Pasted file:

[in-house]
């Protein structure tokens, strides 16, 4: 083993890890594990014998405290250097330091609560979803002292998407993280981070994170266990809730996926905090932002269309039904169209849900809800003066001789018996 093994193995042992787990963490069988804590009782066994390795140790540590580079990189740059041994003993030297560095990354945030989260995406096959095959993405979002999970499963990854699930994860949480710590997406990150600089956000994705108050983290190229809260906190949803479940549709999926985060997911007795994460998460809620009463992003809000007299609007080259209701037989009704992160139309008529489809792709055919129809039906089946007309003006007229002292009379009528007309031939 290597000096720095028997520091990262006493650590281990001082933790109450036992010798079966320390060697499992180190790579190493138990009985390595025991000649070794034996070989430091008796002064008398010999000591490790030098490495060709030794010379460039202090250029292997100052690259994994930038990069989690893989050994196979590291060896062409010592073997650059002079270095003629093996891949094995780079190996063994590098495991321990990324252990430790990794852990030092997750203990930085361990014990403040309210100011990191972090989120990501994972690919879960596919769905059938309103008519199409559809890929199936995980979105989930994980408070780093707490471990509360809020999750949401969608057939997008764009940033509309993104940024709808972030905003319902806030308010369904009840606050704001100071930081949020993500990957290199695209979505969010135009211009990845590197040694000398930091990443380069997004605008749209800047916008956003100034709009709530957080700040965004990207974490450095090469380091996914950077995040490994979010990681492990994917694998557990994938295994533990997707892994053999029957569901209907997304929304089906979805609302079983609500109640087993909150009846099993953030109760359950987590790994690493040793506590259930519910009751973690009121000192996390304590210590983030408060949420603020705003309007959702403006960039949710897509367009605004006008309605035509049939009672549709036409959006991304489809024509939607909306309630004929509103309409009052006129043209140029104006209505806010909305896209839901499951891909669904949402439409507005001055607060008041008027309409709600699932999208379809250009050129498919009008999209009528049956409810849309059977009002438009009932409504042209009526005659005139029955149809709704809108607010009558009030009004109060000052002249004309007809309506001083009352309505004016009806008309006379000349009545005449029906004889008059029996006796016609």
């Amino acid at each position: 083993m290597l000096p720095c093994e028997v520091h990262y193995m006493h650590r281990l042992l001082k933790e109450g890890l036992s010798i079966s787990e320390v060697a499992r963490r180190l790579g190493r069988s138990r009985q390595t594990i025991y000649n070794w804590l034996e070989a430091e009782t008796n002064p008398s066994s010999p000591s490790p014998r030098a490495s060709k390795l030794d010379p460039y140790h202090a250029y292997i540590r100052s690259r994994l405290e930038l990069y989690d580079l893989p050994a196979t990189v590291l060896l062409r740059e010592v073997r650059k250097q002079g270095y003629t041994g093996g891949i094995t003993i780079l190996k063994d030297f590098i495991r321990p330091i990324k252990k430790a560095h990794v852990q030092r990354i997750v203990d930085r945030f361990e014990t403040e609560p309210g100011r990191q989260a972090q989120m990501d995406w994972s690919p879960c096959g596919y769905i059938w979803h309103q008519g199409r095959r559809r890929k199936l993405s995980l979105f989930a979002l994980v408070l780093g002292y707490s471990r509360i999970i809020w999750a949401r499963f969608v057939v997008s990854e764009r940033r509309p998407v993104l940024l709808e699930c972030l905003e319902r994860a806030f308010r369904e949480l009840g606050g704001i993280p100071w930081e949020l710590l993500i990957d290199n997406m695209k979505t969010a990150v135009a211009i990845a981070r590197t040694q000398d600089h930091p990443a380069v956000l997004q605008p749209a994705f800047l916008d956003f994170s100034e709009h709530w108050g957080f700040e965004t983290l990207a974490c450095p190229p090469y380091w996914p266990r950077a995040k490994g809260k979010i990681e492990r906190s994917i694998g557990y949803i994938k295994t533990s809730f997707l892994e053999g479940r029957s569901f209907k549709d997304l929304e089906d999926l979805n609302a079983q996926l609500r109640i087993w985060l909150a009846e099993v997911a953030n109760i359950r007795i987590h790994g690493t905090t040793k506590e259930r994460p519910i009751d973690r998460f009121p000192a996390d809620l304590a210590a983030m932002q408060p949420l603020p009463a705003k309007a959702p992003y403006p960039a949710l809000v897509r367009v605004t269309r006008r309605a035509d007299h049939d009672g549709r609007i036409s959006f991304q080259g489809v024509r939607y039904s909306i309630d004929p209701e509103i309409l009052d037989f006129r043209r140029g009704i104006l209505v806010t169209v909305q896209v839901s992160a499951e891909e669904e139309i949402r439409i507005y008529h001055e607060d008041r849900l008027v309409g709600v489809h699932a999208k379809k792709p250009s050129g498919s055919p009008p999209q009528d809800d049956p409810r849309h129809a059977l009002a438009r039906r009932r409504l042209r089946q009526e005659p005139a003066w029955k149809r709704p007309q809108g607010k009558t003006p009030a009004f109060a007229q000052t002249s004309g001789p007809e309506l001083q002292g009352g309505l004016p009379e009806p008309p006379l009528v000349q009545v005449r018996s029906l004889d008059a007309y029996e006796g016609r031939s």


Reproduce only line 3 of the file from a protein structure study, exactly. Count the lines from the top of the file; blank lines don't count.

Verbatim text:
């Amino acid at each position: 083993m290597l000096p720095c093994e028997v520091h990262y193995m006493h650590r281990l042992l001082k933790e109450g890890l036992s010798i079966s787990e320390v060697a499992r963490r180190l790579g190493r069988s138990r009985q390595t594990i025991y000649n070794w804590l034996e070989a430091e009782t008796n002064p008398s066994s010999p000591s490790p014998r030098a490495s060709k390795l030794d010379p460039y140790h202090a250029y292997i540590r100052s690259r994994l405290e930038l990069y989690d580079l893989p050994a196979t990189v590291l060896l062409r740059e010592v073997r650059k250097q002079g270095y003629t041994g093996g891949i094995t003993i780079l190996k063994d030297f590098i495991r321990p330091i990324k252990k430790a560095h990794v852990q030092r990354i997750v203990d930085r945030f361990e014990t403040e609560p309210g100011r990191q989260a972090q989120m990501d995406w994972s690919p879960c096959g596919y769905i059938w979803h309103q008519g199409r095959r559809r890929k199936l993405s995980l979105f989930a979002l994980v408070l780093g002292y707490s471990r509360i999970i809020w999750a949401r499963f969608v057939v997008s990854e764009r940033r509309p998407v993104l940024l709808e699930c972030l905003e319902r994860a806030f308010r369904e949480l009840g606050g704001i993280p100071w930081e949020l710590l993500i990957d290199n997406m695209k979505t969010a990150v135009a211009i990845a981070r590197t040694q000398d600089h930091p990443a380069v956000l997004q605008p749209a994705f800047l916008d956003f994170s100034e709009h709530w108050g957080f700040e965004t983290l990207a974490c450095p190229p090469y380091w996914p266990r950077a995040k490994g809260k979010i990681e492990r906190s994917i694998g557990y949803i994938k295994t533990s809730f997707l892994e053999g479940r029957s569901f209907k549709d997304l929304e089906d999926l979805n609302a079983q996926l609500r109640i087993w985060l909150a009846e099993v997911a953030n109760i359950r007795i987590h790994g690493t905090t040793k506590e259930r994460p519910i009751d973690r998460f009121p000192a996390d809620l304590a210590a983030m932002q408060p949420l603020p009463a705003k309007a959702p992003y403006p960039a949710l809000v897509r367009v605004t269309r006008r309605a035509d007299h049939d009672g549709r609007i036409s959006f991304q080259g489809v024509r939607y039904s909306i309630d004929p209701e509103i309409l009052d037989f006129r043209r140029g009704i104006l209505v806010t169209v909305q896209v839901s992160a499951e891909e669904e139309i949402r439409i507005y008529h001055e607060d008041r849900l008027v309409g709600v489809h699932a999208k379809k792709p250009s050129g498919s055919p009008p999209q009528d809800d049956p409810r849309h129809a059977l009002a438009r039906r009932r409504l042209r089946q009526e005659p005139a003066w029955k149809r709704p007309q809108g607010k009558t003006p009030a009004f109060a007229q000052t002249s004309g001789p007809e309506l001083q002292g009352g309505l004016p009379e009806p008309p006379l009528v000349q009545v005449r018996s029906l004889d008059a007309y029996e006796g016609r031939s």